[Image credit: Shutterstock]
If you didn't think that Tesla's Model S P85D was bonkers enough, you're in for a treat. Elon Musk has revealed that the already speedy electric sedan is getting a software update that will improve its 0-60MPH acceleration time by a tenth of a second, to 3.1 seconds. That may not sound like much, but that makes the Model S as quick off the mark as McLaren's MP4-12C supercar. The 'regular' P85 will also get a boost, Musk says, although it won't be "quite as much." No, this won't be news to aftermarket tuners used to wringing out more performance through code, but it's fun to think that a factory firmware upgrade could be the key to winning a drag race.
[Image credit: Free Photos, Flickr]
Reddit may not be subject to as much legal scrutiny as tech giants like Google or Microsoft, but there's enough of it that the internet community has published its first transparency report. The site says that it received 55 demands for user info through subpoenas, search warrants and emergency requests in 2014. That's a tiny amount compared to the 174 million total redditors, but that makes it a bigger target than Dropbox and other services that you'd think would be more conducive to secret activity. The site had a bigger problem on its hands with 218 copyright and trademark takedown requests, although it's not clear if that includes any calls to pull celebrity photos stolen in last year's iCloud breach.
We still don't know everything about the information Google handed over to the government about three WikiLeaks employees, but a lawyer for the search giant has answered one question about the incident. While a gag order prevented Google from the three staff members, attorney Albert Gidari told the Washington Post it fought the government for four years to overturn it. Apparently, the government allowed Twitter to notify supporters -- including Icelandic politician Birgitta Jónsdóttir -- of surveillance in 2010 and was shocked at their disagreement. Afterwards, it was determined to avoid that, and fought hard to keep gag orders in place. The lawyer claims it's policy to challenge any gag order with an indefinite time period, but as a law professor told the Post -- the targets of the surveillance have the strongest potential case to reduce the scope of a warrant, if only they knew that it was happening.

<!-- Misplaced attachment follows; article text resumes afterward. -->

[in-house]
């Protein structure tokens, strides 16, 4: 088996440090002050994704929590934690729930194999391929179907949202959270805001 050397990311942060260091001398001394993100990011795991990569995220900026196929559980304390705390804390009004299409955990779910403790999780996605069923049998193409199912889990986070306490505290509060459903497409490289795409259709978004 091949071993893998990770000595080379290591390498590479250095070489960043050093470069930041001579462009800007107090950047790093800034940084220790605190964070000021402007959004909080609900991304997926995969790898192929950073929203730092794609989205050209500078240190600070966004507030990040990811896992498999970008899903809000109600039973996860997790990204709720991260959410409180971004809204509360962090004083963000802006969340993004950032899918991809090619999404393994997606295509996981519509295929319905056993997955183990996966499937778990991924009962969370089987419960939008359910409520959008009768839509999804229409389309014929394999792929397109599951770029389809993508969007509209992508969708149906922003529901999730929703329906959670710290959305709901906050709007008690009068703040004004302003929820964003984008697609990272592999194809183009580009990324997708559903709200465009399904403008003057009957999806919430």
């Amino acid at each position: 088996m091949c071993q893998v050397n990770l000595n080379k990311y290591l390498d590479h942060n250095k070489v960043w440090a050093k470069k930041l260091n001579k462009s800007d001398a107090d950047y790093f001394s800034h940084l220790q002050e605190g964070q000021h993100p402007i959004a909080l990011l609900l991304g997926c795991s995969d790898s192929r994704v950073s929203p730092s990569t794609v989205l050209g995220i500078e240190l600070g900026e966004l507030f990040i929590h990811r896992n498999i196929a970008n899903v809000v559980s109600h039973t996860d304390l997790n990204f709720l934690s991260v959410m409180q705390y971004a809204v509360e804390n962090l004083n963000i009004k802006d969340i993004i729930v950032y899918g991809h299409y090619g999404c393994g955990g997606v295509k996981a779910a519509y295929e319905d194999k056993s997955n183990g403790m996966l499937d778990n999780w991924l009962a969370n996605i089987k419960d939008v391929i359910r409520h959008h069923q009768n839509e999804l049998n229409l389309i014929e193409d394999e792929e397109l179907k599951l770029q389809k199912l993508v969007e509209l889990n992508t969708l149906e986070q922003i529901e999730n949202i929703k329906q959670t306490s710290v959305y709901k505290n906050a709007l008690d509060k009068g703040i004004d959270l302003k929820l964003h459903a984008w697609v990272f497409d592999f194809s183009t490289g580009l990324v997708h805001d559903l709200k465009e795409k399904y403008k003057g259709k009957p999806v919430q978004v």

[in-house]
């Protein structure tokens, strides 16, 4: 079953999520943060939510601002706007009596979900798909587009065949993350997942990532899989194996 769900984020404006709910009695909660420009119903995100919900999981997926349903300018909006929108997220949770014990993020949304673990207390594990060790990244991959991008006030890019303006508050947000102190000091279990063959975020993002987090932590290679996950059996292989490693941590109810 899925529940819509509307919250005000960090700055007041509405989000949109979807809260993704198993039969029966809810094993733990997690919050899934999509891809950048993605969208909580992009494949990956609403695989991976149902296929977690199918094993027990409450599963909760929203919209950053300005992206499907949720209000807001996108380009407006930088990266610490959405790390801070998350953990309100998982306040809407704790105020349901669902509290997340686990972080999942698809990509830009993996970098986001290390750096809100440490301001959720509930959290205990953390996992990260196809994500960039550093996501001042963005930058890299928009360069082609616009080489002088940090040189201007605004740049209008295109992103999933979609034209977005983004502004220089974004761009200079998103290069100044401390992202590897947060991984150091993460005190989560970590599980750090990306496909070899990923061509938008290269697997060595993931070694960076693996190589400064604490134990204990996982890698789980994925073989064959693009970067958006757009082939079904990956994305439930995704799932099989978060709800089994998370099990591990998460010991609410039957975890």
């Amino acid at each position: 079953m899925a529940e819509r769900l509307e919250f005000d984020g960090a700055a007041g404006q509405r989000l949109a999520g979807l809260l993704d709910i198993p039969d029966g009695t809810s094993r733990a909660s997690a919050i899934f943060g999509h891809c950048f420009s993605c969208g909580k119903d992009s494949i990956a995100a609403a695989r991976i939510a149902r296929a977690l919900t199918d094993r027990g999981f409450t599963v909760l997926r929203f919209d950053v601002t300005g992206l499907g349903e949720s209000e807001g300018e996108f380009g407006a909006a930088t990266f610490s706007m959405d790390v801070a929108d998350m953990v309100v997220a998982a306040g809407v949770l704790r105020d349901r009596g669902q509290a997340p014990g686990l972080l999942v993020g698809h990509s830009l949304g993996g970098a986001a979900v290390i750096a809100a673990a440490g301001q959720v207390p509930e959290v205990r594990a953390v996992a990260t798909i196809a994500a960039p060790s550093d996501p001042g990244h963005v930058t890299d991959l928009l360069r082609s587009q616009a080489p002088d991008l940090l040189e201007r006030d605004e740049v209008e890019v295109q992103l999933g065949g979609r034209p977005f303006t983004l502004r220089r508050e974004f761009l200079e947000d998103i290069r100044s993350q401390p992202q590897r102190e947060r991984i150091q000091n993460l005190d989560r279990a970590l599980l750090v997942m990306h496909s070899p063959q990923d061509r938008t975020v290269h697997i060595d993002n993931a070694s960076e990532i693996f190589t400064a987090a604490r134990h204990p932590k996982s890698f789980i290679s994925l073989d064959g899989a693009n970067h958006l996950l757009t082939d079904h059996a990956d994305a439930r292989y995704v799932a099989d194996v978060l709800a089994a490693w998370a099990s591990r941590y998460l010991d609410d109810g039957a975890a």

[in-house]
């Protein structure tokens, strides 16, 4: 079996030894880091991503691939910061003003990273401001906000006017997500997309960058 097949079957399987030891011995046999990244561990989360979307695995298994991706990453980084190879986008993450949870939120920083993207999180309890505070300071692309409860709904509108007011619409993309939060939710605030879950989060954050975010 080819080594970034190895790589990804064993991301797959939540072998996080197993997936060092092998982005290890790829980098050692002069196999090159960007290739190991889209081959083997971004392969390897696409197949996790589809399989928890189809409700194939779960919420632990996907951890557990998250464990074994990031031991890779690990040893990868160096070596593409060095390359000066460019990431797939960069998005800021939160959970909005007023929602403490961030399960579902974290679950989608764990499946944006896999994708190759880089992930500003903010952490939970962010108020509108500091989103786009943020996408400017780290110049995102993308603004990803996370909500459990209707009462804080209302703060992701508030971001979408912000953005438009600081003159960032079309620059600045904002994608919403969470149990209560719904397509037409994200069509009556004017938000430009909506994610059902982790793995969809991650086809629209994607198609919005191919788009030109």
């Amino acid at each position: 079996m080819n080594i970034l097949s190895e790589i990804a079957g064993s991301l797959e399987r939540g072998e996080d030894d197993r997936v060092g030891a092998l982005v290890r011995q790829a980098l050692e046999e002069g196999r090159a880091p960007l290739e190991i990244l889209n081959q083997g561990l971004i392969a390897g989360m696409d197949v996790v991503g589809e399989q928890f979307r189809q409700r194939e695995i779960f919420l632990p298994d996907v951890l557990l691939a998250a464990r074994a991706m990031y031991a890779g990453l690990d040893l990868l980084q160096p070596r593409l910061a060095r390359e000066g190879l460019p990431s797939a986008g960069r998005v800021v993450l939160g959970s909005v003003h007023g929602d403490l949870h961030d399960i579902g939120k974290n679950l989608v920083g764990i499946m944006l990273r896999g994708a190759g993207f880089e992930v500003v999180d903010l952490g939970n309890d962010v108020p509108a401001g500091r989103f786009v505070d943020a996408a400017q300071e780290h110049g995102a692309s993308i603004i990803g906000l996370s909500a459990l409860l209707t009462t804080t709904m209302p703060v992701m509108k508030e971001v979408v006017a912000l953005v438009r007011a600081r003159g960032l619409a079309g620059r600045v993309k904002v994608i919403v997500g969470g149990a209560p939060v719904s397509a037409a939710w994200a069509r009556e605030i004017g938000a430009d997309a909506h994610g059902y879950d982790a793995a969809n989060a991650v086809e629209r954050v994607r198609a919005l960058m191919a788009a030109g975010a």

[Image credit: Associated Press]
We're in the thick of earnings seasons, friends, and Google just pushed out its latest spate of financials for our eager delectation. Here's the skinny: Google reported a total of $18.01 billion in revenue (closer to $14.5 billion if you don't count those pesky traffic acquisition costs), less than what most of those Wall Street analyst types expected it to. Let's take a closer look at what's going on over there.
We've seen Google dump more of its money into research (as befits a company with such wild-eyed ambitions), and that trend doesn't seem to be going anywhere fast. By sinking 16 percent of its total revenue into research, Google's R&D spending habits stayed roughly equal with its actions last quarter... which is still a pretty huge improvement over the year-ago quarter. Yeah, we're not shocked by Google's predilection for research either. When you've got a guy like Larry Page sitting behind closed doors with a bunch of big brains trying to suss out what problems really need fixing, it's only natural to see Google pour money into its more ambitious divisions.
In an effort to help prevent foodborne illnesses and contamination, IBM Research is teaming up with Mars for a safety study that'll examine how supply chains affect what we eat. Specifically, the du...
It's only been a few weeks since Microsoft released the preview versions of Office for Android, but the software giant is finally ready to bring the final version of those apps to Google Play. Start...